Tuesday, January 18, 2022

More political awareness needed at school level, experts say as delays to Undi 18 continue

They urge the government to take advantage of the delays to help youth become more politically aware.

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Experts have called for an overhaul of the public school syllabus to increase political awareness among the youth, even as implementation of Undi 18 or the move to lower the minimum voting age to 18 continues to be plagued by delays.

Undi 18, approved in the Dewan Rakyat in July 2019 alongside the proposal for automatic voter registration and the lowering of the eligible age to contest in elections, was expected to be implemented in July this year.

However, the Election Commission said in March that it would likely take effect only after Sept 1, 2022.

Regardless of when the move is set in place, political scientists in the education sector advise revamping the syllabus at government schools to help the youth become more politically aware.

Rabi’ah Aminudin, a lecturer from International Islamic University Malaysia, said civic education should also be expanded to include the values and duties of a Malaysian citizen.

She said this would be fundamental in helping the youth understand their right to vote in elections. However, she warned that such efforts should be kept free from political influence.

“Political literacy does not receive as much attention, especially in our curriculum,” she told MalaysiaNow.

“We need to ensure that our civic classes provide a platform for our youths to share their concerns. There is a need to engage with them in a structured manner so that they can have an informative discussion on their rights and duties in society.”

“Political literacy does not receive as much attention, especially in our curriculum.”

Acknowledging that some from the younger generation are vocal on social media about their political opinions, she said this might not represent the majority of youth across the country.

She added that many might not have access to the resources needed to be politically literate, due to issues such as social constraints.

In any case, she said, many parents prefer their children to focus on their studies.

“It would be ideal if we could have parents on board in efforts to raise political awareness among the youth,” she said.

“Youths need role models to show that they can be agents of change, that they can make a difference.”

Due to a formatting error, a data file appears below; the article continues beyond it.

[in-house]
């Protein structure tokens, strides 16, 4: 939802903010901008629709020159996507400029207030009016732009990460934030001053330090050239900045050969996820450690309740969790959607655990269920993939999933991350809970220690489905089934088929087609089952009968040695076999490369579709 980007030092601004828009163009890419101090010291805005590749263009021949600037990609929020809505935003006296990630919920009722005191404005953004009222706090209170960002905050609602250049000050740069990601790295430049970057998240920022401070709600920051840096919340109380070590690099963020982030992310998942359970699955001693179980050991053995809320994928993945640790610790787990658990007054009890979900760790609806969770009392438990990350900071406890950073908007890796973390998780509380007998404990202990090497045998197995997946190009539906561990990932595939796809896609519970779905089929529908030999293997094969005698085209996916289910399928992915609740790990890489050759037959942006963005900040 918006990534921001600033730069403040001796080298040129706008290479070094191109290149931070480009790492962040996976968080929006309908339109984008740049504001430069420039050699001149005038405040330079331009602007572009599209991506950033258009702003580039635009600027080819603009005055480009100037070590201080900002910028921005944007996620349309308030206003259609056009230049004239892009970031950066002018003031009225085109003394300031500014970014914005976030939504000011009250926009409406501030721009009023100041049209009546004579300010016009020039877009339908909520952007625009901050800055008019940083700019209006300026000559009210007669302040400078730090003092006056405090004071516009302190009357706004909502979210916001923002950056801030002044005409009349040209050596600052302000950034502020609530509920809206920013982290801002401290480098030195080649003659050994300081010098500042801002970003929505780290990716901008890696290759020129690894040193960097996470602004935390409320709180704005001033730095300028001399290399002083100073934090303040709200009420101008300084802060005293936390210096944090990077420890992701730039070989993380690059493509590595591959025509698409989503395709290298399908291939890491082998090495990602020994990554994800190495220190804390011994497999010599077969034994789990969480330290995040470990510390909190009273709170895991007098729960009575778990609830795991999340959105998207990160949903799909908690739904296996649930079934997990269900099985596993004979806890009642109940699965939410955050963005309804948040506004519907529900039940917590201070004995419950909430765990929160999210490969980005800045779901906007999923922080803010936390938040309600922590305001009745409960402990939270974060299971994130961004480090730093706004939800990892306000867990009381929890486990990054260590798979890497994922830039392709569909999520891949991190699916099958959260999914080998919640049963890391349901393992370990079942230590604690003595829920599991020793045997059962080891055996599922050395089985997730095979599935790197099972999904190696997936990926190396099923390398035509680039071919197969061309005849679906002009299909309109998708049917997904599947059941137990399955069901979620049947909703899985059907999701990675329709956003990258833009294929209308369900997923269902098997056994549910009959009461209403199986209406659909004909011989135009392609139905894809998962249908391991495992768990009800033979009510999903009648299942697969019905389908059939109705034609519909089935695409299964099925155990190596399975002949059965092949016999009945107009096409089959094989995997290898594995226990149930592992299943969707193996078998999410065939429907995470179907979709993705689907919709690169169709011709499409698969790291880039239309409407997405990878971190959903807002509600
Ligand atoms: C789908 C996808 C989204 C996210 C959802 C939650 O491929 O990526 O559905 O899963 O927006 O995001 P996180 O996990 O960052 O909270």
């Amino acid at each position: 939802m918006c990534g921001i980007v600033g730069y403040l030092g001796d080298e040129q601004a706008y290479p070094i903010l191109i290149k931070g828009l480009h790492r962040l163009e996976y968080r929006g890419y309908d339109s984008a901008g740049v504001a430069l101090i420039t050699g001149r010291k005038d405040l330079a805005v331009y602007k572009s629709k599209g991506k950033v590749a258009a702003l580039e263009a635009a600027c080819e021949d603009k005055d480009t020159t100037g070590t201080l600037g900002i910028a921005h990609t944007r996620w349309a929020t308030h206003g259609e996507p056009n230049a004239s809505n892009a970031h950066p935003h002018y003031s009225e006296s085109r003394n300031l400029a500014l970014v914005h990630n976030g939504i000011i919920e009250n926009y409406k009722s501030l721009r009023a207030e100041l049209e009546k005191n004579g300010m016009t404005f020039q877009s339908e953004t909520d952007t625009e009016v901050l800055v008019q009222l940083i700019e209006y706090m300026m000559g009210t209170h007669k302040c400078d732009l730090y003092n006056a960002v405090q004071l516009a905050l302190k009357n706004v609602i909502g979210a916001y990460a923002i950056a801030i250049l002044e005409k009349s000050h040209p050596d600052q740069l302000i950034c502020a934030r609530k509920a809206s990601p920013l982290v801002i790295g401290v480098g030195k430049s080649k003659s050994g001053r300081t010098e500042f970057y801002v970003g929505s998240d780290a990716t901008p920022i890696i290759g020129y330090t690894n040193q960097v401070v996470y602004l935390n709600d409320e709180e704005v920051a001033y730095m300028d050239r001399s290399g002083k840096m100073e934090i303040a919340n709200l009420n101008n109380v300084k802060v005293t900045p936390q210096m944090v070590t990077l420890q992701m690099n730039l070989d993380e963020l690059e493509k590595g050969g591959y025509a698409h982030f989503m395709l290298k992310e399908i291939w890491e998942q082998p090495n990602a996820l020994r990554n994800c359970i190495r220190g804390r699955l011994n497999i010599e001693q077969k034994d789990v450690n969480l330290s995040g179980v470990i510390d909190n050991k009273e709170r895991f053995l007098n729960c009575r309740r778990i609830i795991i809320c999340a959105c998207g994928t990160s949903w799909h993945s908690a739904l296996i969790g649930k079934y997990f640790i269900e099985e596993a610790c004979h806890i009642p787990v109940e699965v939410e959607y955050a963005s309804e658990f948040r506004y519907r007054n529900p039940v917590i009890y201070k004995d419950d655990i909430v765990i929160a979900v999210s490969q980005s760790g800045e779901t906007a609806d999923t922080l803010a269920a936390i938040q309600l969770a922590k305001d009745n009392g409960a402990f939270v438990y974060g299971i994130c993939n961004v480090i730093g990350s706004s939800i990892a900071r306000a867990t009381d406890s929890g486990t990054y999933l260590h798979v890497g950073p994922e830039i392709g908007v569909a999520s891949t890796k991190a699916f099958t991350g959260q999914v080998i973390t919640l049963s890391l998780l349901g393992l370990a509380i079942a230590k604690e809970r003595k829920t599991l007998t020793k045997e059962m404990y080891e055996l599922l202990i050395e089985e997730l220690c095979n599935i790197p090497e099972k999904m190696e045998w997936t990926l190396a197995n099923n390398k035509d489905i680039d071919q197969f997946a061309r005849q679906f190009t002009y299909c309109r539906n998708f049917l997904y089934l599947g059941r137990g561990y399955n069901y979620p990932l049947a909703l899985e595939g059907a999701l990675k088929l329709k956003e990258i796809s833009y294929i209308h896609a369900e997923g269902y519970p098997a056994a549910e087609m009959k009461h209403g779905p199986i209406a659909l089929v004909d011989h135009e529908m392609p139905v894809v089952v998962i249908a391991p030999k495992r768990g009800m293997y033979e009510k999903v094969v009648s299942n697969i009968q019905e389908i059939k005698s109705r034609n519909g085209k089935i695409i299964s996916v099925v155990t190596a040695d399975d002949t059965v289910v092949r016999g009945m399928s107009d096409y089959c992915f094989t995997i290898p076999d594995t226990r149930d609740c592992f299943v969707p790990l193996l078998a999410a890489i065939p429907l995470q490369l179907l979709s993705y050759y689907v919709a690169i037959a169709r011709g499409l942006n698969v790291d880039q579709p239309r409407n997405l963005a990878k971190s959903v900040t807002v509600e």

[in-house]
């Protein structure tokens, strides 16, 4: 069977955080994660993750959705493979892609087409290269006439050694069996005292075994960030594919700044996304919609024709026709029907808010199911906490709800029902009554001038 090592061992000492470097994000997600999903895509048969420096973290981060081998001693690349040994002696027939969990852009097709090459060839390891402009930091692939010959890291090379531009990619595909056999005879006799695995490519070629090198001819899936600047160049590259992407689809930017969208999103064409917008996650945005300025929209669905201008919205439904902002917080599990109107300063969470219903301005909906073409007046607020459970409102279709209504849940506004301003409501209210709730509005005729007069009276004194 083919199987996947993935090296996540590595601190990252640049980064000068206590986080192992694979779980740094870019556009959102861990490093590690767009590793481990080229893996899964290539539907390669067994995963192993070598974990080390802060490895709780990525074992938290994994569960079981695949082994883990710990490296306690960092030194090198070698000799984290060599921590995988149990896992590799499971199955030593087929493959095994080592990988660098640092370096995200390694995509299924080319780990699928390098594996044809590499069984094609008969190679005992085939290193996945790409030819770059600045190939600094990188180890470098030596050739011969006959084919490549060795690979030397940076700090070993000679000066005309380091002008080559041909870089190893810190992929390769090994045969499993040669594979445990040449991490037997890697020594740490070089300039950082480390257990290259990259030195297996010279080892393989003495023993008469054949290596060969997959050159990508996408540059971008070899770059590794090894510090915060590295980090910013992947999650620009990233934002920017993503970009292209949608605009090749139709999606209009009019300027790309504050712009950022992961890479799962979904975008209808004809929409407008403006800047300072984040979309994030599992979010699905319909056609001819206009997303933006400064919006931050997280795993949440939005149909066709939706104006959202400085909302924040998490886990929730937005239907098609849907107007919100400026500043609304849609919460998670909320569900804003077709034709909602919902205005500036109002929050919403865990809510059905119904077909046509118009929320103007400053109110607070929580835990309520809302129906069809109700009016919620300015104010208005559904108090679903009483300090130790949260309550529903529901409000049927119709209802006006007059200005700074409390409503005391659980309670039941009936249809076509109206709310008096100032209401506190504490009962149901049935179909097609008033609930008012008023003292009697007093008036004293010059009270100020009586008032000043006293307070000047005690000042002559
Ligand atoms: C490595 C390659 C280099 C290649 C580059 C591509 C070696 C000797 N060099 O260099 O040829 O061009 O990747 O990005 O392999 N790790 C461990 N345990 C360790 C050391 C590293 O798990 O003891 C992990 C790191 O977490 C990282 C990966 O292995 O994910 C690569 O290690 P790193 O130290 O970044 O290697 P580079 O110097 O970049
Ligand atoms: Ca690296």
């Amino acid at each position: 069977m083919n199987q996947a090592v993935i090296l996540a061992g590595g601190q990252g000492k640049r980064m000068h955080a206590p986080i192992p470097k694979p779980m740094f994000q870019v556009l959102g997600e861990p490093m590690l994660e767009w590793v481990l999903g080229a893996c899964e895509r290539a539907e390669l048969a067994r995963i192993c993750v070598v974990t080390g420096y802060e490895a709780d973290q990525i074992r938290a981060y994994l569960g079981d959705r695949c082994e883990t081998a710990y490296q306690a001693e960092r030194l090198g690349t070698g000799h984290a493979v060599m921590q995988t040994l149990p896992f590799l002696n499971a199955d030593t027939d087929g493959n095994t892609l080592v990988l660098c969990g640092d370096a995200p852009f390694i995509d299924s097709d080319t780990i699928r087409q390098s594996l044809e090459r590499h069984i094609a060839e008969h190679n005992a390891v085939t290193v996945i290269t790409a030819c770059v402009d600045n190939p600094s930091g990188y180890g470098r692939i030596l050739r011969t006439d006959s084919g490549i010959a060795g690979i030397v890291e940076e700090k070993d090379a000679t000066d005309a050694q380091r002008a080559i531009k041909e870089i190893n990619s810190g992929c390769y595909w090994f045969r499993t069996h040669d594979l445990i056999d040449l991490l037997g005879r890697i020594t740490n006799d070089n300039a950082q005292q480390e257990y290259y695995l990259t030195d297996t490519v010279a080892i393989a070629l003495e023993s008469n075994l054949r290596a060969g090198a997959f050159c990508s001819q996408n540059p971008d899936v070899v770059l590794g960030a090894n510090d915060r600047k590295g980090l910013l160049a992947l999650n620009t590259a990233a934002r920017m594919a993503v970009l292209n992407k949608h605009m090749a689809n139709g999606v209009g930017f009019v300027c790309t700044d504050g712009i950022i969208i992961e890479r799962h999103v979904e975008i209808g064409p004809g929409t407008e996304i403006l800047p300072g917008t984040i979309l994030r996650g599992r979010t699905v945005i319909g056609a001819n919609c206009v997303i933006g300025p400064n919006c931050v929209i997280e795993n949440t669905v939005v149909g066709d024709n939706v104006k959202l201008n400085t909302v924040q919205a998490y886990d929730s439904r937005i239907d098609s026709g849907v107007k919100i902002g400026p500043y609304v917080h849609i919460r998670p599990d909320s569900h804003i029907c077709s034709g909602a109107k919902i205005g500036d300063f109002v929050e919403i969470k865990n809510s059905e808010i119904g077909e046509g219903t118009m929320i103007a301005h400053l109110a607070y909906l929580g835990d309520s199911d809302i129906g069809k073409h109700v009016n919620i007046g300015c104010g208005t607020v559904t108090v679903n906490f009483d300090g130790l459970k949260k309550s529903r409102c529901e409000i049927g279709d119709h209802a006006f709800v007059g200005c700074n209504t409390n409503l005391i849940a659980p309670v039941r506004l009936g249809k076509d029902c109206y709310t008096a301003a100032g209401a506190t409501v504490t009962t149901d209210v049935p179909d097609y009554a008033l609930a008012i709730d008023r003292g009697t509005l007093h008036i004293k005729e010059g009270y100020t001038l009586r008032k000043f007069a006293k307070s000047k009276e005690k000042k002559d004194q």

For her, the most concerning issue is the widening gap in political literacy among the youth.

“There are groups who are really advanced in terms of political literacy, receiving exposure not only to domestic political events but also global issues.

“However, a larger number of youths might not have the same access.”

“It’s almost as if for young people, politics is something that cannot be discussed.”

Mohd Irwan Syazli Saidin, a political science lecturer at Universiti Kebangsaan Malaysia, said the current syllabus focuses more on political history than the fundamental aspects of a democratic society.

Not only are students not taught about political issues, he said, they are also discouraged from participating in them.

“We limit our students’ participation at schools and universities,” he said. “This does not happen in developed countries.

“Here in Malaysia, people think it’s a threat if students are involved in politics. It’s almost as if for young people, politics is something that cannot be discussed. They tell students that they have to choose between focusing on their studies or on politics.

“I don’t agree with this kind of mentality.”

With the delay of Undi 18, he said, the government should seize the opportunity to increase youth involvement in the political landscape.

“Undi 18 is the time for us to get young people involved in the decision-making process,” he added. “Whether they are prepared or not, just implement it.”

He said as long as Undi 18 is delayed, people would continue to doubt the ability of the youth to make decisions.

Elisa Shafiqah Shahrilnizam, a student at Universiti Malaya, said she encourages her peers to use social media as a platform to increase their political literacy.

“The beauty of having social media is that we can disseminate information about political literacy quite rapidly,” Elisa, 19, told MalaysiaNow.

“Youth can keep themselves up to date with the work done by fellow journalists and NGOs that provide coverage on issues.”

Despite being a full-time student, Elisa makes time to engage in political advocacy through research at the Malaysian Youth for Education Reform Movement.

She said this helped increase her political literacy despite doubts by the older generation over the maturity of those her age to vote.

“Our right to vote is enshrined in the Federal Constitution and we can’t deny the rights given.

“Even in the previous generation, the majority could have been politically illiterate but they were still granted the right to vote. Why can’t those who are eligible cast their vote?

“Instilling better political literacy will allow us to understand the structure of our nation even better, not just during election periods but throughout the tenure of the government,” she added.

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